Laboratory rats were used to investigate sex and strain differences in the effects of aggression on a cooperative behavior in which pairs learned to coordinate shuttling in a rectangular chamber. The level of aggression was manipulated by comparing males and females of the aggressive S3 strain and a less aggressive Sprague‐Dawley‐derived strain and housing same‐sex partners either together or individually (8 groups, n = 7 pairs per group). Hormone levels were stabilized by gonadectomy and daily injections of the appropriate sex hormone. The only serious coordination deficits were in individually housed males, associated with violent fighting and an extreme dominance/subordinance relationship that was not observed in females. All other groups readily learned and performed the coordination with evidence that low and moderate levels of aggression could facilitate coordination by evoking species‐typical behaviors that increased proximity, synchrony, and differentiation within pairs. The discussion focused on models of affiliative behavior in the study of aggression and the compatibility between moderate levels of aggression and cooperation.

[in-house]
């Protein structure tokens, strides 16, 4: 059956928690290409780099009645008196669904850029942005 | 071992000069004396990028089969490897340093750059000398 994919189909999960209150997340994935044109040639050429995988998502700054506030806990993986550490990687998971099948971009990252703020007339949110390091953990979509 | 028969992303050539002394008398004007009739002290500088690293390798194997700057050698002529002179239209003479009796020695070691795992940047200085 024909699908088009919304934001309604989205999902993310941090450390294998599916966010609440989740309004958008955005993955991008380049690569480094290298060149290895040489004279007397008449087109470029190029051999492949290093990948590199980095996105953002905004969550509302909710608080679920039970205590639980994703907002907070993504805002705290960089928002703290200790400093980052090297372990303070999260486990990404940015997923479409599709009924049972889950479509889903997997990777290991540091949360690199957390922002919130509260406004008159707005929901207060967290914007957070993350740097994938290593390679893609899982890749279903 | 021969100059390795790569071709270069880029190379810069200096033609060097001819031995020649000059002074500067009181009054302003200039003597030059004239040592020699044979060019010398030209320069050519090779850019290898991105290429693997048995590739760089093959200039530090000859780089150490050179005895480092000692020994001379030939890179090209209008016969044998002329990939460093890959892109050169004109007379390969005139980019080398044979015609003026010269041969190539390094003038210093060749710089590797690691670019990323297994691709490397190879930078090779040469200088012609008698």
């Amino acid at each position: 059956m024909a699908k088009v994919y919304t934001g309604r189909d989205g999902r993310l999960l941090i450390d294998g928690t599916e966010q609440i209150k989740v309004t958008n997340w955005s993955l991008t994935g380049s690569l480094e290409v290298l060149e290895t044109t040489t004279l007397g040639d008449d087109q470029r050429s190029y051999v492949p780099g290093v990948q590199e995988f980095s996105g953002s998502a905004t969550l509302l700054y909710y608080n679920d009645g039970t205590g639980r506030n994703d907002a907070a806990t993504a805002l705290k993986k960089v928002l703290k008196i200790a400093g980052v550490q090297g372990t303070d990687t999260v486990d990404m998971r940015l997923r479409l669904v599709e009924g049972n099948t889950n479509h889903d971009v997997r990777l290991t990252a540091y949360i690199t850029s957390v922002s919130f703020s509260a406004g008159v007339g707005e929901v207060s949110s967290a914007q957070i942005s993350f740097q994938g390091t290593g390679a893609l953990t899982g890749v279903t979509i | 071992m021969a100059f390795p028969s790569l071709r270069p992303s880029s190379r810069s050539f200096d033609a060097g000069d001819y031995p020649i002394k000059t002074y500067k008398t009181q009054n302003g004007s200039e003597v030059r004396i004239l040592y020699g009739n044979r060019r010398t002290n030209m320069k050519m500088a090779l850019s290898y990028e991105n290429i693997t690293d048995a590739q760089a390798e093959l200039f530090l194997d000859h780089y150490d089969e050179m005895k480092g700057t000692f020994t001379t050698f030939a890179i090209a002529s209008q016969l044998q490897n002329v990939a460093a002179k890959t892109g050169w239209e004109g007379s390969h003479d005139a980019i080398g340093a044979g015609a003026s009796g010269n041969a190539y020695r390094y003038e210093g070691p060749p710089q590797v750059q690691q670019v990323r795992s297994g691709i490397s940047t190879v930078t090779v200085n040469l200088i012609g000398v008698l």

|Number of pages||16|
|State||Published - 1988|
ASJC Scopus subject areas
- Developmental and Educational Psychology
- Arts and Humanities (miscellaneous)
- Psychology (all)